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Why Did Dominion Assign 18 Patents to Hongkong & Shanghai Banking Corp (HSBC) in Sept 2019?
More importantly, what happens if Dominion goes bankrupt or defaults? Does HSBC assume control of all voting IP?
Originally published at Non-Network News.
According to public records from the US Patent and Trademark Office, Dominion Voting Systems assigned security interests for 18 of its patents to "HSBC Bank Canada, as a collateral agent" in September of 2019. The Patent Assignment Cover Sheet details more information about the transfer of security interest in intellectual property.
HSBC Canada Bank, the 7th largest bank in Canada, is a subsidiary of HSBC, a multinational investment bank and financial services holding company that is also the 6th largest bank in the world with total assets of US$2.715 trillion as of August 2020.
Established in British Hong Kong and later in London by the Hongkong and Shanghai Banking Corporation in 1991, its name derives from the company's initials. The Hongkong and Shanghai Banking Corporation opened branches in Shanghai in 1865.
This could be nothing more than a collateral loan for Dominion from HSBC, but the timing does seem somewhat suspicious considering current events and warrants further investigation and monitoring of developments.
A collateral agent, also known as security agent or security trustee, is used for several reasons according to TMF Group, a leading provider of critical compliance and administrative services for over 60% of the Fortune Global 500 and FTSE 100 and almost half the world's top 300 private equity firms:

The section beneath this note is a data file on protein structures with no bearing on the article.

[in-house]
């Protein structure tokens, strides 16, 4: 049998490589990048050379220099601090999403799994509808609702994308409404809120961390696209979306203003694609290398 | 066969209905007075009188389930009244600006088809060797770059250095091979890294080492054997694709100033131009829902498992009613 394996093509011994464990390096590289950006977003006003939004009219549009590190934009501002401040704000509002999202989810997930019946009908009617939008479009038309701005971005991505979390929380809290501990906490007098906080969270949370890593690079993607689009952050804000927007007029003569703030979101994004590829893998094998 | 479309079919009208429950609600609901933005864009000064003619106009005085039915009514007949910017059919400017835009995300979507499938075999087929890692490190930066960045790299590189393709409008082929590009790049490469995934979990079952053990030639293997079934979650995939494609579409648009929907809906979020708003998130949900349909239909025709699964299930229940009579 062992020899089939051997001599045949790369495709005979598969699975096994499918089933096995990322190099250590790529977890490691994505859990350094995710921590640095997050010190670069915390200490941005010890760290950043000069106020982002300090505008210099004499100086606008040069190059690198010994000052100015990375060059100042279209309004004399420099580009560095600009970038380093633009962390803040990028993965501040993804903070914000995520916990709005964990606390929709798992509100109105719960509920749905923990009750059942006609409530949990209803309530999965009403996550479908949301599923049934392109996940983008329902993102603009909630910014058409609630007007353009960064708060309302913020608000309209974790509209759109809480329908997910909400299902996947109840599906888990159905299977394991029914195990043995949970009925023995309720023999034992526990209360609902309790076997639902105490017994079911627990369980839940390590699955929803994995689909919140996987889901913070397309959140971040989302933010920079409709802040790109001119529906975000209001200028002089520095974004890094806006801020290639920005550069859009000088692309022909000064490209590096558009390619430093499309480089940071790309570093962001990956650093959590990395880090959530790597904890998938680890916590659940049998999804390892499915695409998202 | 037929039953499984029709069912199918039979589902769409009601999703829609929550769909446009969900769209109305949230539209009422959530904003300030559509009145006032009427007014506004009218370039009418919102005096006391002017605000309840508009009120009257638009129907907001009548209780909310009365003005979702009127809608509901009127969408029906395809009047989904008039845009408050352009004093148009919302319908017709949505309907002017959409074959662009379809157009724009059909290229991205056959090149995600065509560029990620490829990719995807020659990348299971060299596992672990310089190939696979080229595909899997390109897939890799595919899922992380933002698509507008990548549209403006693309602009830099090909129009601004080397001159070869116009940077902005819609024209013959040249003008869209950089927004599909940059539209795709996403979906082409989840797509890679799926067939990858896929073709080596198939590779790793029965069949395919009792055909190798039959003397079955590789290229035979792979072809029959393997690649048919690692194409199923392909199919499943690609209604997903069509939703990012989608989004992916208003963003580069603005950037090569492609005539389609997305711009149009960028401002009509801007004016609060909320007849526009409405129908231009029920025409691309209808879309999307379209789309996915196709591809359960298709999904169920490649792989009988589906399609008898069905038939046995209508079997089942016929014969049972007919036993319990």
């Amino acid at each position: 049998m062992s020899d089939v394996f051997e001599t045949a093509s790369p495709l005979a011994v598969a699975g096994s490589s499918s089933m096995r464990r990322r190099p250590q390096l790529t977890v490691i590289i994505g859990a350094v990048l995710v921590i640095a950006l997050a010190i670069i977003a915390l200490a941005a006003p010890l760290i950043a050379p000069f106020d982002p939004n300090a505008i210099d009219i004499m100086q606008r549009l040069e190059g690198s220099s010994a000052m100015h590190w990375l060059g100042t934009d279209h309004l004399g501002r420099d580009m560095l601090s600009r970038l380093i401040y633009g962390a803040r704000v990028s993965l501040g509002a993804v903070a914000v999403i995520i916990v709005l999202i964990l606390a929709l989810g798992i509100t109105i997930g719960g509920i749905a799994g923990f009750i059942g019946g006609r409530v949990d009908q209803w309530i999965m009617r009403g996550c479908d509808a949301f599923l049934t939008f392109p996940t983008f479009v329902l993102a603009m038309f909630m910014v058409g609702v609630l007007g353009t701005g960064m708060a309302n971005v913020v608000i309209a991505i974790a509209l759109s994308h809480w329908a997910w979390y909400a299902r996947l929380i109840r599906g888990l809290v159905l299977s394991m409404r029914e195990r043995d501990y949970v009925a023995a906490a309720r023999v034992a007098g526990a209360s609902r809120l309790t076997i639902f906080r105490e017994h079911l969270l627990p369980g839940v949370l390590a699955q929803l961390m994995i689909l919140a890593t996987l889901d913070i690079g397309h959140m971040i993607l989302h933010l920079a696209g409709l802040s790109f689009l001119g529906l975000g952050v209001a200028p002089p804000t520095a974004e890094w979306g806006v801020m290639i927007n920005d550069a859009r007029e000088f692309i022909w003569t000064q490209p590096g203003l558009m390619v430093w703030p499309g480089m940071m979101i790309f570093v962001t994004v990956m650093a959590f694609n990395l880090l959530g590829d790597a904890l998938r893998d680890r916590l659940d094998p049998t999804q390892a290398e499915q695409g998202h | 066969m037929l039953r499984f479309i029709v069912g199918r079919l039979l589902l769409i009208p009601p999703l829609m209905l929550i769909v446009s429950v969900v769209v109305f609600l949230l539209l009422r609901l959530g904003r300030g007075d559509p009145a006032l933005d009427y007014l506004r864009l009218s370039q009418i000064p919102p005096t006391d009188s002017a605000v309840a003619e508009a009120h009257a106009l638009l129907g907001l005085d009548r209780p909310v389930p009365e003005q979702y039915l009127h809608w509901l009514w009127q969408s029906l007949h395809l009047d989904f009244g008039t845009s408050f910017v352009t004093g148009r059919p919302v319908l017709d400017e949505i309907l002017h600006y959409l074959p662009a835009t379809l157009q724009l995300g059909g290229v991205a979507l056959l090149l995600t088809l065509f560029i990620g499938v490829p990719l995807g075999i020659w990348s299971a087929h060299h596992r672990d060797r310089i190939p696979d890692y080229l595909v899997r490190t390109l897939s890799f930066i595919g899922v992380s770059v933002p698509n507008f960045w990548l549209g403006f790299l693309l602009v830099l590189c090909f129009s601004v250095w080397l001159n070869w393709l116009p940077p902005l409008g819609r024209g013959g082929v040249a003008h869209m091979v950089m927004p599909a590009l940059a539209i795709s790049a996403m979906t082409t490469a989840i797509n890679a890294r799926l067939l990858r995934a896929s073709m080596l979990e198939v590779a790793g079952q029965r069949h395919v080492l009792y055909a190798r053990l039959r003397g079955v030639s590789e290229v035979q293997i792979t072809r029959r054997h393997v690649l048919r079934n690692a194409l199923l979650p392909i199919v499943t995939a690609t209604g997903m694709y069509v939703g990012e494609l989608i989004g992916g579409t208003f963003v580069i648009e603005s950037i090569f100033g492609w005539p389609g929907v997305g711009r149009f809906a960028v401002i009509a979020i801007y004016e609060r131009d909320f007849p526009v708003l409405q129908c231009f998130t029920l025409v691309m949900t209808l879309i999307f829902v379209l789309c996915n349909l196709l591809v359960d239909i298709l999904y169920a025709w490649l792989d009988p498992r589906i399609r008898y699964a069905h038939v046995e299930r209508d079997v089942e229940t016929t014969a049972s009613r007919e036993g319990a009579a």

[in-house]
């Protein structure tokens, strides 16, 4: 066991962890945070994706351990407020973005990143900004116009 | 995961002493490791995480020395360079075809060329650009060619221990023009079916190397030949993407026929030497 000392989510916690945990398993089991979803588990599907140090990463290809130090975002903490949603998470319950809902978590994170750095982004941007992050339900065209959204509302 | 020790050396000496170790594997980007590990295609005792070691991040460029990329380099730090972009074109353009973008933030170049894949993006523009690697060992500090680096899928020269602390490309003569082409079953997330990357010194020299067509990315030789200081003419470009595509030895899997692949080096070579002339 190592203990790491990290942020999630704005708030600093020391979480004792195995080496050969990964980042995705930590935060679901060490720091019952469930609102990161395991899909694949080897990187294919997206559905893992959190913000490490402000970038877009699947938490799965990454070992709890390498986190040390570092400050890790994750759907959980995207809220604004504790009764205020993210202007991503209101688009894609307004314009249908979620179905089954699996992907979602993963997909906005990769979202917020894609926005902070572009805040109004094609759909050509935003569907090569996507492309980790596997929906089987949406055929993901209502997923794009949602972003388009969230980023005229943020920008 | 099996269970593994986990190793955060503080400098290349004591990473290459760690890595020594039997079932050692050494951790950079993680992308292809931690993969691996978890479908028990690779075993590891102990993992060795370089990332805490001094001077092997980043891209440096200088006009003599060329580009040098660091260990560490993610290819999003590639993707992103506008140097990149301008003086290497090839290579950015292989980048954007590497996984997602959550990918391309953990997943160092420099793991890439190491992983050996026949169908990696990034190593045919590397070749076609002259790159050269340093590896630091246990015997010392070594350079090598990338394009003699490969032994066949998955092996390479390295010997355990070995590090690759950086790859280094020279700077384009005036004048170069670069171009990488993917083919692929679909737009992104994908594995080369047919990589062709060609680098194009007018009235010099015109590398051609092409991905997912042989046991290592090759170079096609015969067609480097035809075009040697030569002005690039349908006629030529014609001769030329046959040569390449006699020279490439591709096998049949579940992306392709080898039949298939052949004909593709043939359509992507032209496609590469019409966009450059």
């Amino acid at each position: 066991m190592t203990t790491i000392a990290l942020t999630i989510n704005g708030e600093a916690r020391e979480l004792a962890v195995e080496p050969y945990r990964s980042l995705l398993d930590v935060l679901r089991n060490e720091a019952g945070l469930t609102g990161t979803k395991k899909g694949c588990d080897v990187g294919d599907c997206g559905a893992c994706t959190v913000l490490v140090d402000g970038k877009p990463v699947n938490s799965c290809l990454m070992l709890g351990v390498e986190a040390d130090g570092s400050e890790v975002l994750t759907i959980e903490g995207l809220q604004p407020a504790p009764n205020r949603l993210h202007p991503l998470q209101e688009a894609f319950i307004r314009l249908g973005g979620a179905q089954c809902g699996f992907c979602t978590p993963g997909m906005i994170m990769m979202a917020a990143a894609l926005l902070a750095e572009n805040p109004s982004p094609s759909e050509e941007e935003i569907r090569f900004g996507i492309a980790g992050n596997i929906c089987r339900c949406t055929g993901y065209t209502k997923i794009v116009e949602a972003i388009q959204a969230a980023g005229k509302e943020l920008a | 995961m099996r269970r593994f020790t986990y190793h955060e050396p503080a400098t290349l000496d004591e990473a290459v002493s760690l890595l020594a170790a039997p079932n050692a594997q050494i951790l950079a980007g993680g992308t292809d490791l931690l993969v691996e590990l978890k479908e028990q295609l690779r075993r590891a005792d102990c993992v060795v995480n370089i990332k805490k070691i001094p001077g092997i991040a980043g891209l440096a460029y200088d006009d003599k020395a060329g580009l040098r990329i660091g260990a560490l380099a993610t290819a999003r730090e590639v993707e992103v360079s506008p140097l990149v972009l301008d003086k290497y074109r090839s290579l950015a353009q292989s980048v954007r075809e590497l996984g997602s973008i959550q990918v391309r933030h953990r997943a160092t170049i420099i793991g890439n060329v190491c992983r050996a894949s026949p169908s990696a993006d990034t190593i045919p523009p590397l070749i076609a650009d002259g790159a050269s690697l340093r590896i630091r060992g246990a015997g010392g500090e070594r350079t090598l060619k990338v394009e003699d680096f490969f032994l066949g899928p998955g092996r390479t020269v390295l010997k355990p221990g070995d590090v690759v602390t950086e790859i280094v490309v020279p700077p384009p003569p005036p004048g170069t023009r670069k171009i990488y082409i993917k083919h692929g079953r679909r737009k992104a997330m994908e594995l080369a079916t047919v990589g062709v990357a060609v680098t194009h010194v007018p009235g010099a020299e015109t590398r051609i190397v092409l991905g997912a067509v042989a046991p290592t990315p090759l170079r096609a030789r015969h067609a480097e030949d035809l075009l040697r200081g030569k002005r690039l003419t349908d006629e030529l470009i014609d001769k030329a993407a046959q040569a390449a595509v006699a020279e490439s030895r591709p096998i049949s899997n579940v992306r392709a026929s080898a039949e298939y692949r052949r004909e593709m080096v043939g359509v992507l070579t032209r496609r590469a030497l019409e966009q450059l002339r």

When lenders take collateral as security for their loans, a collateral/ security agent is often appointed to enforce rights against the collateral in the event of the borrower’s default under the loan or bond documents.They can also hold the collateral during the term of the loan. There are several reasons the appointment of a collateral agent may be desirable. There may be a syndicate of lenders for the loans, so it may make sense to centralize the collateral-related duties by delegating them to one agent which will act at the direction of the requisite number of lenders (as specified in the transaction documents). It is also possible that collateral may be located in a jurisdiction where the lenders or trustee does not have a presence. Creditor’s rights in pledged security/collateral are typically determined by local laws, so it may be prudent to hire a local agent familiar with the local jurisdiction. It is also possible that the lender is not suited to hold collateral and so an agent with appropriate capabilities needs to be retained.